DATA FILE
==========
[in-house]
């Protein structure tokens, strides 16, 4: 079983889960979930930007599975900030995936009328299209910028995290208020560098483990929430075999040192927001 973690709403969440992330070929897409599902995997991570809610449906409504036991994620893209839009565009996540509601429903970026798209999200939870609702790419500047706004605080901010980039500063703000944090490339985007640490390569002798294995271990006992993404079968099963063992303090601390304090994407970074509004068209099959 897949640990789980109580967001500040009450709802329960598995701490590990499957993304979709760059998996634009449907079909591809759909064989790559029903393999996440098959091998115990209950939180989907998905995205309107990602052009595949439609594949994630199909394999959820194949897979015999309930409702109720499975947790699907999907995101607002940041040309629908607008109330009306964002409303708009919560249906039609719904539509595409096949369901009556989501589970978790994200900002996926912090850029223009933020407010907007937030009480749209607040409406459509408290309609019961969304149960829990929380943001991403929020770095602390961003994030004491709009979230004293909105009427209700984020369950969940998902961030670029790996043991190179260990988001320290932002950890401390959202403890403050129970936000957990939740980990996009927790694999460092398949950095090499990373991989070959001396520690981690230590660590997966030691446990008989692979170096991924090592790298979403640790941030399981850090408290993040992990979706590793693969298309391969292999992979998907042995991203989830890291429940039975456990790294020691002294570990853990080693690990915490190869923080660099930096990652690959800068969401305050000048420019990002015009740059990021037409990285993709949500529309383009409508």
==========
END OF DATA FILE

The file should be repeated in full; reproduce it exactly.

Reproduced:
[in-house]
């Protein structure tokens, strides 16, 4: 079983889960979930930007599975900030995936009328299209910028995290208020560098483990929430075999040192927001 973690709403969440992330070929897409599902995997991570809610449906409504036991994620893209839009565009996540509601429903970026798209999200939870609702790419500047706004605080901010980039500063703000944090490339985007640490390569002798294995271990006992993404079968099963063992303090601390304090994407970074509004068209099959 897949640990789980109580967001500040009450709802329960598995701490590990499957993304979709760059998996634009449907079909591809759909064989790559029903393999996440098959091998115990209950939180989907998905995205309107990602052009595949439609594949994630199909394999959820194949897979015999309930409702109720499975947790699907999907995101607002940041040309629908607008109330009306964002409303708009919560249906039609719904539509595409096949369901009556989501589970978790994200900002996926912090850029223009933020407010907007937030009480749209607040409406459509408290309609019961969304149960829990929380943001991403929020770095602390961003994030004491709009979230004293909105009427209700984020369950969940998902961030670029790996043991190179260990988001320290932002950890401390959202403890403050129970936000957990939740980990996009927790694999460092398949950095090499990373991989070959001396520690981690230590660590997966030691446990008989692979170096991924090592790298979403640790941030399981850090408290993040992990979706590793693969298309391969292999992979998907042995991203989830890291429940039975456990790294020691002294570990853990080693690990915490190869923080660099930096990652690959800068969401305050000048420019990002015009740059990021037409990285993709949500529309383009409508």